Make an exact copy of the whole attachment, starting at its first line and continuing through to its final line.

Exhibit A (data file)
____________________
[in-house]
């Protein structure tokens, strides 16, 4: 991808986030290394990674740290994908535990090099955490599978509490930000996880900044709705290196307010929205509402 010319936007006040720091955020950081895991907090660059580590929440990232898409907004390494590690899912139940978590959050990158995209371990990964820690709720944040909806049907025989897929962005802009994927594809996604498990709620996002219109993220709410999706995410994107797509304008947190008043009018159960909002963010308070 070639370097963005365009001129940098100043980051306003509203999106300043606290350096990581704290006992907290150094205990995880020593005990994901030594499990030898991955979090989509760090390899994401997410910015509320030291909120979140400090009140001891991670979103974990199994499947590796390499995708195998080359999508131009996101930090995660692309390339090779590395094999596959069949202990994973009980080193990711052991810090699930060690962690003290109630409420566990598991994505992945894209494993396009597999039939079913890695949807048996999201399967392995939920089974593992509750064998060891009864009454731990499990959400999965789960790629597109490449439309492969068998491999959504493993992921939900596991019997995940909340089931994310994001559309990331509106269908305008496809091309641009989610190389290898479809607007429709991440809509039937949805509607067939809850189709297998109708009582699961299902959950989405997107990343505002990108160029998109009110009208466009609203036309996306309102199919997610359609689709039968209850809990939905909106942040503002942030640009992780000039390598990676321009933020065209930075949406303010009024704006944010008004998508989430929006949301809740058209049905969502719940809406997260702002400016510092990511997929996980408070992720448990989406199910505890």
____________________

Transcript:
[in-house]
């Protein structure tokens, strides 16, 4: 991808986030290394990674740290994908535990090099955490599978509490930000996880900044709705290196307010929205509402 010319936007006040720091955020950081895991907090660059580590929440990232898409907004390494590690899912139940978590959050990158995209371990990964820690709720944040909806049907025989897929962005802009994927594809996604498990709620996002219109993220709410999706995410994107797509304008947190008043009018159960909002963010308070 070639370097963005365009001129940098100043980051306003509203999106300043606290350096990581704290006992907290150094205990995880020593005990994901030594499990030898991955979090989509760090390899994401997410910015509320030291909120979140400090009140001891991670979103974990199994499947590796390499995708195998080359999508131009996101930090995660692309390339090779590395094999596959069949202990994973009980080193990711052991810090699930060690962690003290109630409420566990598991994505992945894209494993396009597999039939079913890695949807048996999201399967392995939920089974593992509750064998060891009864009454731990499990959400999965789960790629597109490449439309492969068998491999959504493993992921939900596991019997995940909340089931994310994001559309990331509106269908305008496809091309641009989610190389290898479809607007429709991440809509039937949805509607067939809850189709297998109708009582699961299902959950989405997107990343505002990108160029998109009110009208466009609203036309996306309102199919997610359609689709039968209850809990939905909106942040503002942030640009992780000039390598990676321009933020065209930075949406303010009024704006944010008004998508989430929006949301809740058209049905969502719940809406997260702002400016510092990511997929996980408070992720448990989406199910505890």